#rawthought: And Our Tools Shape Us
One of my favourite lines from media theorist and muse of mine, Marshall McLuhan, is
“we become what we behold. We shape our tools and thereafter our tools shape us”
While he was undoubtedly talking about the involuntary submission to our technological “extensions”, I wonder what it might be to submit freely? Like falling into a wave and allowing one’s body to be carried hither and thither in the surf, what would it mean to give oneself over to a device or app, and let the tool dictate the path of our creativity?
The accepted rhetoric in education — and in particular the “ed-tech” world of conferences, keynotes, and workshops — seems to be
“it’s not about the technology — it’s about the learning”
While I don’t disagree with this approach altogether, I am wary of throwing the baby out with the bathwater. Why?
Because I like to play
I feed off serendipity and chance…tinkering with something and exploring ways to maximize its potential. And I almost never like to use an app or any kind of tool in the conventional way. I want to squeeze out the latent whimsy…I want, like everything else –
things to stop taking themselves so seriously
So what if we flipped the pedagogy > tool scenario and used tools like artists did –
to inform creative choices?
to tinker with?
to hack into a different purpose?
What could students invent if they didn’t come with pre-conceived notions of what the app or device was supposed to do? A looooooong time ago, I wrote about“What Comes First- The Story or the Tool?”. I still think there is much benefit in noodling around…or even using the tool as a springboard. In my classroom, I had a giant poster called
“Apps for Creative Makery”
When a new app emerged on the scene (I remember this with Vine, in particular), I introduced it to my students in the first three minutes or so of class. Why not? New apps can change culture (especially creative culture), and potentially could play a significant role in students’ lives (like Snapchat, which seemed to replace all SMS texting). I encouraged students to propose educational uses for the app — how could it enhance the curriculum? When we discussed cinemagraphs and apps to create them a student suggested they would be perfect for our “Emotion as a Way of Knowing” unit in our Theory of Knowledge course. The challenge was to shoot video, “erase” parts to make it a still photograph, save for one segment which would accentuate a particular mood or emotion.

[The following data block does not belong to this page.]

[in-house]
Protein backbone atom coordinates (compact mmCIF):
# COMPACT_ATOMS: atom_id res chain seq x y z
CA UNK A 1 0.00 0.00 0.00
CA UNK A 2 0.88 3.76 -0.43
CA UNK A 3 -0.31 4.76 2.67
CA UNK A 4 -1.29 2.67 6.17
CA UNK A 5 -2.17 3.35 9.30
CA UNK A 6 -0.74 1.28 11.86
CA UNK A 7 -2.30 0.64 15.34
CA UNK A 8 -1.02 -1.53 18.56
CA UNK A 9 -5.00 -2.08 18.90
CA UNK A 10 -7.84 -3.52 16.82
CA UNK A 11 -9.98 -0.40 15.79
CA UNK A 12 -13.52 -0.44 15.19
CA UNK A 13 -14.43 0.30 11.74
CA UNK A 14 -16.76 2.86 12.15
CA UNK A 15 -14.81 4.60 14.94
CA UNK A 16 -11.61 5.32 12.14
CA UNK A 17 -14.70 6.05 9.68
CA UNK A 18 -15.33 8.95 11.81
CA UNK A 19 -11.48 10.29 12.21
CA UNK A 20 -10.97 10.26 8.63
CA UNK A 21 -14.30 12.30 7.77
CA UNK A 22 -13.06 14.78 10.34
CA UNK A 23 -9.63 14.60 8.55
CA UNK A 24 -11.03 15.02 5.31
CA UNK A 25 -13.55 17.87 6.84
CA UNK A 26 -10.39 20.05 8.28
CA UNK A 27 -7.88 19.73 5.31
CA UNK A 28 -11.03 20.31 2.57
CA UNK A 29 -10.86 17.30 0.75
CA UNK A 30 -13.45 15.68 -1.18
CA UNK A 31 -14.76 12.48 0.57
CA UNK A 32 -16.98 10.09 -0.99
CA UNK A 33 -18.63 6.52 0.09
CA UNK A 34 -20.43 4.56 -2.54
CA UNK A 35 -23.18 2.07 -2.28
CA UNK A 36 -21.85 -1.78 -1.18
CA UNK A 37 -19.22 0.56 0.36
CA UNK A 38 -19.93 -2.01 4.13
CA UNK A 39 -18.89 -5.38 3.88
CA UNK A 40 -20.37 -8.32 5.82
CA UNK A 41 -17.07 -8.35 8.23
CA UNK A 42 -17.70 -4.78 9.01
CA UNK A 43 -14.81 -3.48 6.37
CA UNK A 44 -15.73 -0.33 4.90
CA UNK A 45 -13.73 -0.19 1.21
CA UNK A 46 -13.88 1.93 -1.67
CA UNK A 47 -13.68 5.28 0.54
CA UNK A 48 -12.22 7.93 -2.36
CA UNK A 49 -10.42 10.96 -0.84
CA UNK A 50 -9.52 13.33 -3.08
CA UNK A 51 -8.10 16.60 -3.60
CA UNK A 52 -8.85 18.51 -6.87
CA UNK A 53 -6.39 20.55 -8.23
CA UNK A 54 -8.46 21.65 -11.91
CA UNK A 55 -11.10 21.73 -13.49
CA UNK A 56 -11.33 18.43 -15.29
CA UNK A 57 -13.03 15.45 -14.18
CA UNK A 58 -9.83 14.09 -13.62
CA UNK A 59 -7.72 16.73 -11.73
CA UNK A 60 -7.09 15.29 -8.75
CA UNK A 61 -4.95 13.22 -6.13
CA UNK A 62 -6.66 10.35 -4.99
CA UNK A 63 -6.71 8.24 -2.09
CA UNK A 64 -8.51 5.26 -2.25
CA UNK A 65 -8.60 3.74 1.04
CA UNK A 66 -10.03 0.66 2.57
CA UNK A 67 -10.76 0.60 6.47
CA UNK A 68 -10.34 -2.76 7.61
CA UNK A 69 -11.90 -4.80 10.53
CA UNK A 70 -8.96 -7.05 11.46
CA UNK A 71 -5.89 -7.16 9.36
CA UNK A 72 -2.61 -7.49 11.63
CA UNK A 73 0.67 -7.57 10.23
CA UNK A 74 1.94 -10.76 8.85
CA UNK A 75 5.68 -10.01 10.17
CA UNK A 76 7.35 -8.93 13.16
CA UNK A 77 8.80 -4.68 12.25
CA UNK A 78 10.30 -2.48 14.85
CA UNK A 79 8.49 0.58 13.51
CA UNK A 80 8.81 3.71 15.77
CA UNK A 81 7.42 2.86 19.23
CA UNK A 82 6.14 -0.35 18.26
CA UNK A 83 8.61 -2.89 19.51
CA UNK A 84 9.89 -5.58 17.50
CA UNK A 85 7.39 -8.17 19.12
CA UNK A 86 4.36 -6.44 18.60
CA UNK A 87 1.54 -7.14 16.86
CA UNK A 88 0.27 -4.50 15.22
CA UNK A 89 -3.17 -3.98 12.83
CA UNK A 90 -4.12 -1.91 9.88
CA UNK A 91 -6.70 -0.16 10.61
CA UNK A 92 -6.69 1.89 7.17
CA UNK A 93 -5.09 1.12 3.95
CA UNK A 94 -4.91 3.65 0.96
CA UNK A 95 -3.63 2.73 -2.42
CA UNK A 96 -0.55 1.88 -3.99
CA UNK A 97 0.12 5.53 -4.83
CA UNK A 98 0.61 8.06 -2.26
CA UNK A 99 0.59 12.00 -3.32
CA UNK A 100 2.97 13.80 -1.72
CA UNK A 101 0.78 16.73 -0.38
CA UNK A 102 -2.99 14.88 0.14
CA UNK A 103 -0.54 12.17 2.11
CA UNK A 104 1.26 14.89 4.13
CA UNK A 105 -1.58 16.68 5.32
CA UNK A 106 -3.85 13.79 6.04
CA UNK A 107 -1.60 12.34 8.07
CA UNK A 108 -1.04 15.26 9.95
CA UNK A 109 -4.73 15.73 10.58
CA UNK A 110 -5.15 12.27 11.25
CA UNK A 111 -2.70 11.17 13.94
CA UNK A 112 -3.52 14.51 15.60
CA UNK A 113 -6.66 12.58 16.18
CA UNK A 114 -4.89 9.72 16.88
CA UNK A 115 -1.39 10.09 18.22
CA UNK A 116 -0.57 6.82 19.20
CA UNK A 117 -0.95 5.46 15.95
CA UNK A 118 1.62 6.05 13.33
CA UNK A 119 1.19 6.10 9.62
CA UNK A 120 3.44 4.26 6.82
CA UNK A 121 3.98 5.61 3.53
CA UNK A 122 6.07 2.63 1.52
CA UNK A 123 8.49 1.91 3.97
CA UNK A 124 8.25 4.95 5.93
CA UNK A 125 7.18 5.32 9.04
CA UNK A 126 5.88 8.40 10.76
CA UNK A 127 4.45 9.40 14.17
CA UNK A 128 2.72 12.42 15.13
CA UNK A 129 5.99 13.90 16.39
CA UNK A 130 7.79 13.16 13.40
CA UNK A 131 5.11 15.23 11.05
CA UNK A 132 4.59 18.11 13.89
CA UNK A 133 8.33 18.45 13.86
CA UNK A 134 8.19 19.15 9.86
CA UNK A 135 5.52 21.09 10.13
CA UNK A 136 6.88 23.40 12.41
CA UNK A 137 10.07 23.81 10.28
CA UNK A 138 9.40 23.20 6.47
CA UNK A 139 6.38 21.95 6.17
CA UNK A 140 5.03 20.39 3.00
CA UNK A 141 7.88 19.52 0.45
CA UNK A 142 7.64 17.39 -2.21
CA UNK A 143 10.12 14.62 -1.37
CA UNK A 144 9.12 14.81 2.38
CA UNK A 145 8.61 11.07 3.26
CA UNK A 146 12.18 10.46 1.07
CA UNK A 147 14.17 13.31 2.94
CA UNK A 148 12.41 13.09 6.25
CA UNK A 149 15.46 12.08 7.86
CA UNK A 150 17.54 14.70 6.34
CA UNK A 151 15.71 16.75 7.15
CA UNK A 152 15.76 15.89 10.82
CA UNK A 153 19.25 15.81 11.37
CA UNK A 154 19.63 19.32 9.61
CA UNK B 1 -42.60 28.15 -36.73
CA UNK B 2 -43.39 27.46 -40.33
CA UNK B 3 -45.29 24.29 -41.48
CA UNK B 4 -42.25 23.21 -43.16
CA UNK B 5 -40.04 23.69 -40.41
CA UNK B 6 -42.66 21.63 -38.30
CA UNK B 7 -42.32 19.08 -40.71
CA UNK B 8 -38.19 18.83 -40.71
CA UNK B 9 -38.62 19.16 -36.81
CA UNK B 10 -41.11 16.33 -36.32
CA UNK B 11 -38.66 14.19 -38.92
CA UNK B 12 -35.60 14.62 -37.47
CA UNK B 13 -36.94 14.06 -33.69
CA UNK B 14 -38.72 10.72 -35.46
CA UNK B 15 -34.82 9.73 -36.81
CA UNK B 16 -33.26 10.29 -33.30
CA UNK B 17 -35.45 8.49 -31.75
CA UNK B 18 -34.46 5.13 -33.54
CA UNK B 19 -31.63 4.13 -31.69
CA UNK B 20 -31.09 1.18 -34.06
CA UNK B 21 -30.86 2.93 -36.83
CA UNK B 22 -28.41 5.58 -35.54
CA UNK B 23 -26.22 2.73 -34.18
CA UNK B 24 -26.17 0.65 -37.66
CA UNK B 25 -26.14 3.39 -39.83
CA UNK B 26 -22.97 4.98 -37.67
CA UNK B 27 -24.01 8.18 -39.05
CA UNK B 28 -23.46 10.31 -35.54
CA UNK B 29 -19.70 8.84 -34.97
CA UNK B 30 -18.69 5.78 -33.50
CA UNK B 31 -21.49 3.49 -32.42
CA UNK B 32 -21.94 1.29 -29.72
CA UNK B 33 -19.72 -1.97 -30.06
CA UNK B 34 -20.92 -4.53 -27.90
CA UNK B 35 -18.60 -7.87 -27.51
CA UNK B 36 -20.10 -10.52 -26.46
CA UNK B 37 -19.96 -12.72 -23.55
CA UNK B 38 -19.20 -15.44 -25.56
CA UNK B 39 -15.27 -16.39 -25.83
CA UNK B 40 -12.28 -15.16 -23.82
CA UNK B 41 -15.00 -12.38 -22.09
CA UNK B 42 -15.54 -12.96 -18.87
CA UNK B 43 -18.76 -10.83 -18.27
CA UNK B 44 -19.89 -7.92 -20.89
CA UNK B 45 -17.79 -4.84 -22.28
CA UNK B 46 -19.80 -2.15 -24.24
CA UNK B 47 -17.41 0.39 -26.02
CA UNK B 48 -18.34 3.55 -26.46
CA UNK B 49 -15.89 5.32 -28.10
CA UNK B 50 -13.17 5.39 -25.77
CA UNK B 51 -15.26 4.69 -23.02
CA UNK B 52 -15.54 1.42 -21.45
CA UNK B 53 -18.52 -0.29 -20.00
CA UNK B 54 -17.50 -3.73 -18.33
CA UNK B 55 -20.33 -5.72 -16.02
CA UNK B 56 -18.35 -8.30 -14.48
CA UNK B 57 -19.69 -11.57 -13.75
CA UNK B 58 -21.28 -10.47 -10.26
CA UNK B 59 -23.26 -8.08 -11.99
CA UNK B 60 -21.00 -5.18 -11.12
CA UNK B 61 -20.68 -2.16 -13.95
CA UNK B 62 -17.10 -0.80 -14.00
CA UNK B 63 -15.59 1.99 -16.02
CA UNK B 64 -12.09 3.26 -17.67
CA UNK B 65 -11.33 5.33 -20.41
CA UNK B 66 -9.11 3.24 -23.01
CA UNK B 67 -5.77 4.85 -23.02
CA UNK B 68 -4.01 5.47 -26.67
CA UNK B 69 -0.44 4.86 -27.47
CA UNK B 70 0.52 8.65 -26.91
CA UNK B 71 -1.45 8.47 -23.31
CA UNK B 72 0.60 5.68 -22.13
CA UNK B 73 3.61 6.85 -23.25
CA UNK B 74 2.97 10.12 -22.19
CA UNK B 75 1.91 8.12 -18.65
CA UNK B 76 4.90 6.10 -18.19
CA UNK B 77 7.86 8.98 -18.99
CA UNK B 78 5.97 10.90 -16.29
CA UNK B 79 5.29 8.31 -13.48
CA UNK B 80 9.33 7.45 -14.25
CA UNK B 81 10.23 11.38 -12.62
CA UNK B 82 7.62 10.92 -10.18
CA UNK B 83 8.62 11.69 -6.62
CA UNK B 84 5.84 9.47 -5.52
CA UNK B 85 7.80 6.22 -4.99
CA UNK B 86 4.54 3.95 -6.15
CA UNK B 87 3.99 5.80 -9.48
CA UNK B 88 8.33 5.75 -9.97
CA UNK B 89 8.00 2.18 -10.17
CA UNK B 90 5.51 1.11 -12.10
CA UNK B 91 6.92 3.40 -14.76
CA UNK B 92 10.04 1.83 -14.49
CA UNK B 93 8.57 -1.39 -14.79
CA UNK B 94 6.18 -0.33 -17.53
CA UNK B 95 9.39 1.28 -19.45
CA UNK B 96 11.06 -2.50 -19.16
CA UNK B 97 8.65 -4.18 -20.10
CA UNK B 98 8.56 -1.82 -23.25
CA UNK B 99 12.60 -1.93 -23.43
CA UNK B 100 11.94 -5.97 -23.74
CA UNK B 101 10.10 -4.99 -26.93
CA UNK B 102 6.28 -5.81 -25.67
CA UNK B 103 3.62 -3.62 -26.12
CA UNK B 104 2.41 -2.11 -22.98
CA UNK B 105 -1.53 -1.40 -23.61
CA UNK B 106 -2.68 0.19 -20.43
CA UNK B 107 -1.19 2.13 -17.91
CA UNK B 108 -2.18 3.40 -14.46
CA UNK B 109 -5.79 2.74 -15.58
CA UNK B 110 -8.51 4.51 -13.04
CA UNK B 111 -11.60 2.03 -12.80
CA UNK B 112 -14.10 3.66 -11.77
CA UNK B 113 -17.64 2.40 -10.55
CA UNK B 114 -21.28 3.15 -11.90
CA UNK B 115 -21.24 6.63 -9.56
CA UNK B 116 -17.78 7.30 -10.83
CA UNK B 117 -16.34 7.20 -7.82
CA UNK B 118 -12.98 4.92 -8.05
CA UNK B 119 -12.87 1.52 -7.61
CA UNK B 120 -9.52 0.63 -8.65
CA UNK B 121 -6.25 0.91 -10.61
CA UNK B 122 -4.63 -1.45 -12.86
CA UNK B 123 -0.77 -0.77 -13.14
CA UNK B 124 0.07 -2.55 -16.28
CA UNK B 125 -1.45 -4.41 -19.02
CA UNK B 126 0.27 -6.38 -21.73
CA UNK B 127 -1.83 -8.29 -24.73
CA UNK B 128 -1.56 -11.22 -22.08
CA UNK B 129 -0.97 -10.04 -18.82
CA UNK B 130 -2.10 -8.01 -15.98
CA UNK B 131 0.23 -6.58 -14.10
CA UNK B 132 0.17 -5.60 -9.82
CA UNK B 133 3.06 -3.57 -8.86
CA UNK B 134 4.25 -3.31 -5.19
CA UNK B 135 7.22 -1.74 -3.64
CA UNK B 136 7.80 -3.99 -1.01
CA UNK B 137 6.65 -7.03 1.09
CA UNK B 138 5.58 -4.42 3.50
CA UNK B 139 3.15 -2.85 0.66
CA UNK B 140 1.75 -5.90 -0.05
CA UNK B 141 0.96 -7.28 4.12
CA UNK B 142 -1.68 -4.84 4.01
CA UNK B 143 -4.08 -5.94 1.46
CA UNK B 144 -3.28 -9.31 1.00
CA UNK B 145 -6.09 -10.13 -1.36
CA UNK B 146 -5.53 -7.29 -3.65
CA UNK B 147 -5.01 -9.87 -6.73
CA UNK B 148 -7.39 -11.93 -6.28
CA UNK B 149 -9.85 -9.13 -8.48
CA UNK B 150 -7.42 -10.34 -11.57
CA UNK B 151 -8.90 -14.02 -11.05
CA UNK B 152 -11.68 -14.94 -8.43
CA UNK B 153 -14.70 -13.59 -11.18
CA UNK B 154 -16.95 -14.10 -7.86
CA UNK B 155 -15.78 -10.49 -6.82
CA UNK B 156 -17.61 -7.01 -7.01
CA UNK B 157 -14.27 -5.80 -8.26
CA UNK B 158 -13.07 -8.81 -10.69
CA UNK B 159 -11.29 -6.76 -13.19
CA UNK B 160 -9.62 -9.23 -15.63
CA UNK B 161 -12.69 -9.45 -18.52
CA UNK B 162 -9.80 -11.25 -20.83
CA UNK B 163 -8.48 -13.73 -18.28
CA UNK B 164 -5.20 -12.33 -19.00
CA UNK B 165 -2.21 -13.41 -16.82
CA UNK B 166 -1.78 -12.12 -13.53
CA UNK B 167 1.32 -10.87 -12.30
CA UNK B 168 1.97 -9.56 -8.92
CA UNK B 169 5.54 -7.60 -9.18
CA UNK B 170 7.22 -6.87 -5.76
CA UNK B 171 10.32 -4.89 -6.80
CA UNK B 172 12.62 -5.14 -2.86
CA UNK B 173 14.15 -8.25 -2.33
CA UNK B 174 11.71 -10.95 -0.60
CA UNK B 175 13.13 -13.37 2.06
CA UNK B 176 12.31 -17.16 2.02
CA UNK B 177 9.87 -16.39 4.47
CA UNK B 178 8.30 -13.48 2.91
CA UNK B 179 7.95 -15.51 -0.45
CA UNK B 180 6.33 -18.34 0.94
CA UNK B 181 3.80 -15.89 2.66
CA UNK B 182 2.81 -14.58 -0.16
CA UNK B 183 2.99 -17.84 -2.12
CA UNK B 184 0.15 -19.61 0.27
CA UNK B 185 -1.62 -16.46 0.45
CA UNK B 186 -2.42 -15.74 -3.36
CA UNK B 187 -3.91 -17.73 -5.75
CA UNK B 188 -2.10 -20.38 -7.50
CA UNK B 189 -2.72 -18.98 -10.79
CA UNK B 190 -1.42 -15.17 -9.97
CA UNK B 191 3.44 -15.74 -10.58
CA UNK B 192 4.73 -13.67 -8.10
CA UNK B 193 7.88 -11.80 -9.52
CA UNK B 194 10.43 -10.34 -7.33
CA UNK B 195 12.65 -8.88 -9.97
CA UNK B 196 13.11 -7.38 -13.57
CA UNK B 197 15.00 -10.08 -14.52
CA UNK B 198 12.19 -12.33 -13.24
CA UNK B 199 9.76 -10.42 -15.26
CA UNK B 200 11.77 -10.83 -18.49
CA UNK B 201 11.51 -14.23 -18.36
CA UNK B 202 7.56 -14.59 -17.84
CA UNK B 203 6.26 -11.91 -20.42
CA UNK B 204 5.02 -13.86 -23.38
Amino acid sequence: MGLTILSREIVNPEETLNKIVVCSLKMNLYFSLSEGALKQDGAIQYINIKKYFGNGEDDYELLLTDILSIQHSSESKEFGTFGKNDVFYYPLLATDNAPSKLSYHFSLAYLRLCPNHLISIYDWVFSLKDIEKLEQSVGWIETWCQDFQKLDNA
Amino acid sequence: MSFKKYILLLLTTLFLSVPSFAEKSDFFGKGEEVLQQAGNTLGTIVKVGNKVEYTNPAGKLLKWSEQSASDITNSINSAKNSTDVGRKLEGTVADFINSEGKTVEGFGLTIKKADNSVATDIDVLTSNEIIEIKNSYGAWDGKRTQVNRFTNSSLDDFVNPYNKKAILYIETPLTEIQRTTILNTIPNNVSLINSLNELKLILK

The poster was for students to act as curators (of course you can do this digitally with a wiki or Google doc, for example). They would list new apps or web tools / platforms and annotate them a bit. Moreover, they spotlighted intriguing people to follow on Instagram, Vine, YouTube, and other social media (even Reddit!). These creators were wonderful examples to emulate — particularly when we were doing projects like vlogs or stop-motion animation. The bigger picture of course is that students were co-creating the toolbox for learning in our course. When they were faced with a creative task they could access this peer-developed resource and choose their preferred tool.
I’ve mentioned before that I am convinced that the highest form of demonstrating learning is Remix.
So why not do a Hackstorm instead of brainstorm?
Use divergent thinking…fantimagine different ways of using a particular digital tool (or any tool for that matter)?
We need to ask questions like
what can I do with this that is different than what it is meant to be?
how is this tool diff than pre-existing tools — what makes it special and unique?
how can I force the topic / curriculum into the tool rather than vice versa?
So while it is honourable to privilege good teaching practices over (ephemeral) software and hardware, I encourage everyone to on occasion use the tool as the canvas rather than the paint — let it be a launching pad or spark of inspiration rather than an afterthought for mere facilitation.